An ultrasound imaging technique called passive cavitation imaging was able to create an image and estimate the amount of a drug that crossed the blood-brain barrier to reach a specific location in the brain, according to a study by National Institute of Biomedical Imaging and Bioengineering (NIBIB)-funded bioengineers at Washington University.

The technique monitors the activity of microbubbles, microscopic bubbles that help create clearer ultrasound images using detectors to estimate the effects they have on the different biological structures—in this case, the brain.

“Researchers are developing non-invasive approaches using microbubbles and focused ultrasound waves to disrupt the blood-brain barrier (FUS-BBBD) briefly,” says Randy King, PhD, director of the ultrasound program at the NIBIB. “As new techniques are established to permeate the BBB, we need complementary methods to monitor the delivery of treatments to ensure they are safely delivered to the site(s) of brain disease.”

Hong Chen, PhD, assistant professor of biomedical engineering and radiation oncology at Washington University in St. Louis, explains that FUS-BBBD is achieved by concentrating or focusing, sound waves emitted from a device called a transducer, to a specific location. Chen compared the concept to focused sunlight passing through a magnifying glass to a localized spot. In FUS, the ultrasound waves are concentrated with specially designed ultrasound generators and help focus the BBB opening at a specific brain location.

Microbubbles can be injected into the bloodstream to amplify the effects of the ultrasound waves on the blood vessels, thereby opening the BBB in a localized spot. Researchers can store drugs for treatments inside the microbubbles. The pressure generated by ultrasound pulses can cause the microbubbles in the bloodstream to expand, contract, and eventually burst. When the microbubbles break in BBB blood vessels, the pressure created gently massages the blood vessels and makes them permeable to drugs injected into the bloodstream or carried by the microbubbles.

To track the amount and location of the drug delivered by FUS-BBBD, scientists labeled nanoparticles with a radioactive tracer and injected them into the blood circulation following FUS treatment. Then,  PET and CT were employed to measure and visualize the precise amount and location of the nanoparticles in the brain, respectively.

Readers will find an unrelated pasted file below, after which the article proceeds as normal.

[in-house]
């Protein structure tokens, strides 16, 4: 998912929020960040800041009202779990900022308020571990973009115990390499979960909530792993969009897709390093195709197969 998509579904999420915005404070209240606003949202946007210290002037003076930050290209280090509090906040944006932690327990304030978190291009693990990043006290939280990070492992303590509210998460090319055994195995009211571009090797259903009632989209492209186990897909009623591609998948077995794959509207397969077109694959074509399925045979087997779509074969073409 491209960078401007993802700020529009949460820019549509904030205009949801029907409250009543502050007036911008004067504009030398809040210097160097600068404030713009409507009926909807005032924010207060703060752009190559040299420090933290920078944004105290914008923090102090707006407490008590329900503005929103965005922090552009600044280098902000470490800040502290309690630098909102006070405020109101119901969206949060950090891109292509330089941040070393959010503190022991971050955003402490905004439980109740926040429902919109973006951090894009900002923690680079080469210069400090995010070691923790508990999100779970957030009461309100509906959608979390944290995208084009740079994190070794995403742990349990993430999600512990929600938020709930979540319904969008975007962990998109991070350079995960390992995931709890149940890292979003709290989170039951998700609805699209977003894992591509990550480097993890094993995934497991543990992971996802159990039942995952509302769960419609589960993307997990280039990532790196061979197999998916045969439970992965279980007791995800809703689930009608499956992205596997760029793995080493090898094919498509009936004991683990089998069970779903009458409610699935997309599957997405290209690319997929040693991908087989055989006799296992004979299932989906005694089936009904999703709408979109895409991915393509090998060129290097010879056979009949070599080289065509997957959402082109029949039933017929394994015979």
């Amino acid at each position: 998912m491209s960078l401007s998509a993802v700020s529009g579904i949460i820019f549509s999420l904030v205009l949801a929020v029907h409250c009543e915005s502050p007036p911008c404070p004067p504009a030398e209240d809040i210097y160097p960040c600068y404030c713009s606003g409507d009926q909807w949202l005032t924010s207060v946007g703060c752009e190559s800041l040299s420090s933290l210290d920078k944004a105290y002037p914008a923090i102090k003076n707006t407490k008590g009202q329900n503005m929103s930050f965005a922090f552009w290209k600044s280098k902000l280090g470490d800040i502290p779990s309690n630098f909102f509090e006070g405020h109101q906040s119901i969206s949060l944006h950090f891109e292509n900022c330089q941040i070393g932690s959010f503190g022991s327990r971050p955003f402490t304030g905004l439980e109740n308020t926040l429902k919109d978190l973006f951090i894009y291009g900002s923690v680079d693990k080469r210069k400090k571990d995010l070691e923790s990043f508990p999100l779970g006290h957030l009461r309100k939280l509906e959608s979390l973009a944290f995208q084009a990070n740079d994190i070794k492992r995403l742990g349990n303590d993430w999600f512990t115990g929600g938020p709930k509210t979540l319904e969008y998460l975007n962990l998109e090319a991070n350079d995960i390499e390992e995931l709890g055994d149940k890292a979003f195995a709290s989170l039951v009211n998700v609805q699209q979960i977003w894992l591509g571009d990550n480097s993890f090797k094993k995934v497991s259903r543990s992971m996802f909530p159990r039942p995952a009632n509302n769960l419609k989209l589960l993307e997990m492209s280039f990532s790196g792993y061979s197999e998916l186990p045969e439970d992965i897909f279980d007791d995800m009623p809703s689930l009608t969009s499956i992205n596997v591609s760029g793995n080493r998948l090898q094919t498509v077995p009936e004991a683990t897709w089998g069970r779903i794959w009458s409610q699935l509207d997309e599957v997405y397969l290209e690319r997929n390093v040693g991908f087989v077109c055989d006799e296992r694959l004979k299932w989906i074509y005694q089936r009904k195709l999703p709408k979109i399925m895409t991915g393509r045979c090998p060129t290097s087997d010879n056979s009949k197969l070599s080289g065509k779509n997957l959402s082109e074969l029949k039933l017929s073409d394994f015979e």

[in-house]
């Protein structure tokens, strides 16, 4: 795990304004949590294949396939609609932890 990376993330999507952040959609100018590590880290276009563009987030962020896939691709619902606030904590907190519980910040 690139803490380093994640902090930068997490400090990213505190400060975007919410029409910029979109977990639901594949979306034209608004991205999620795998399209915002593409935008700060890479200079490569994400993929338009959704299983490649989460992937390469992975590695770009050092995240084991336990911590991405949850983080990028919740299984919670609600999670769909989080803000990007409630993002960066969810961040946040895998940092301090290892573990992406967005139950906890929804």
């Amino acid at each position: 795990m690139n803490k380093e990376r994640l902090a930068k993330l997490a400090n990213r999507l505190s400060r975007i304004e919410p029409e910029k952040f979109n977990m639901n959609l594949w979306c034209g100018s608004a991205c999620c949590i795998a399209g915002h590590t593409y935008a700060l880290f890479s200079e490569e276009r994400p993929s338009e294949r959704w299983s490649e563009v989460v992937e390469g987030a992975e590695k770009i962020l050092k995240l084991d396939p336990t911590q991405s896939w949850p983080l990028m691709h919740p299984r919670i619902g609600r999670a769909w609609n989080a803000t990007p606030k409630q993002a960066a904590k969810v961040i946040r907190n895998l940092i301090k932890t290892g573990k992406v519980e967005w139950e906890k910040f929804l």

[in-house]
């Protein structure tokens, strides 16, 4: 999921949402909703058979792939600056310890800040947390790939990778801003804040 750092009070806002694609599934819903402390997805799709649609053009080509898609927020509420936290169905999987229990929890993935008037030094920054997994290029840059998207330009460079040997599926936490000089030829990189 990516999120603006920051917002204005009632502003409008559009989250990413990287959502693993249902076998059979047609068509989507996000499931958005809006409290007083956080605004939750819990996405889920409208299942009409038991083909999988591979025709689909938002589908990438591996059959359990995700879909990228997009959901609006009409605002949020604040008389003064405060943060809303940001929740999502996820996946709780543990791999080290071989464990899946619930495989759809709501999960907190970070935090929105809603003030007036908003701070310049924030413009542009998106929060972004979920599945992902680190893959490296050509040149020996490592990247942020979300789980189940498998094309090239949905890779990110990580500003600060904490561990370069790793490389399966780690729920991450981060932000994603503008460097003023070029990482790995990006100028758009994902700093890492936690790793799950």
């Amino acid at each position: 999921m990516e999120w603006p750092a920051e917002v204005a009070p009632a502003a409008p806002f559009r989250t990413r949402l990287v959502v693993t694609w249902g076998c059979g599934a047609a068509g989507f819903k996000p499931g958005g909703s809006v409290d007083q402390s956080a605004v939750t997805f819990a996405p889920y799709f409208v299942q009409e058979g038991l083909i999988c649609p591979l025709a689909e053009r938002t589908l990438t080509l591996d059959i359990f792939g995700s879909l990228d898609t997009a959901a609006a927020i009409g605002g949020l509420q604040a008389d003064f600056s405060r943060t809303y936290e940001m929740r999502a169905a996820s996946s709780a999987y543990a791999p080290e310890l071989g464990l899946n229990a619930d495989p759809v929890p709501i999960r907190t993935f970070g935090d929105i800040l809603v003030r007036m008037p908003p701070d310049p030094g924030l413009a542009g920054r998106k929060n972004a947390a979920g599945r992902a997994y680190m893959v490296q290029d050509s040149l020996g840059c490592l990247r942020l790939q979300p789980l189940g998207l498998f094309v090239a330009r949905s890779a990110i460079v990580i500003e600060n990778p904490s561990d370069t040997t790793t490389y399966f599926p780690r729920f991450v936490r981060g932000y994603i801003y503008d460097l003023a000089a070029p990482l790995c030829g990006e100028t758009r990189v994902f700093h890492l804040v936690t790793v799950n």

“The caveats to using PET/CT imaging are the associated exposure to radioactivity and higher costs,” says Chen. The team wanted to find a cheaper, safer way to monitor where drugs go after they cross the BBB, so they explored a technique termed cavitation dose painting through passive cavitation imaging (PCI).

Yaoheng Yang, the lead author of the study and a graduate student at Washington University, explains that PCI monitors the behavior of microbubbles in the ultrasound field and doesn’t rely on a radioactive particle like PET/CT imaging. Recording the dynamic behavior of the tiny bubbles allows researchers to create a detailed image that can track the location and amount of drug during FUS-BBBD treatment. But the question remained whether the PCI images would correlate to the PET/CT images.

“Our results demonstrated a pixel-by-pixel correlation between the PET and PCI images,” Chen says. She is hopeful this advance in imaging will push the drug delivery field forward to better precision medicine. The team is calling the new technique cavitation dose painting because it is like “painting by numbers” for drug delivery.

With Chen’s new $1.6 million grant from NIBIB, she plans on fully integrating PCI with FUS-BBBD, so a physician has full control over drug delivery. “With our new technique, we can predict exactly where a drug will go and how much of it will be released when it gets there,” Chen says. “It helps us to minimize a drug harming healthy parts of the brain and avoid ineffective treatments when not enough drug reaches the intended target.”

Featured image: Courtesy of the Chen lab, Washington University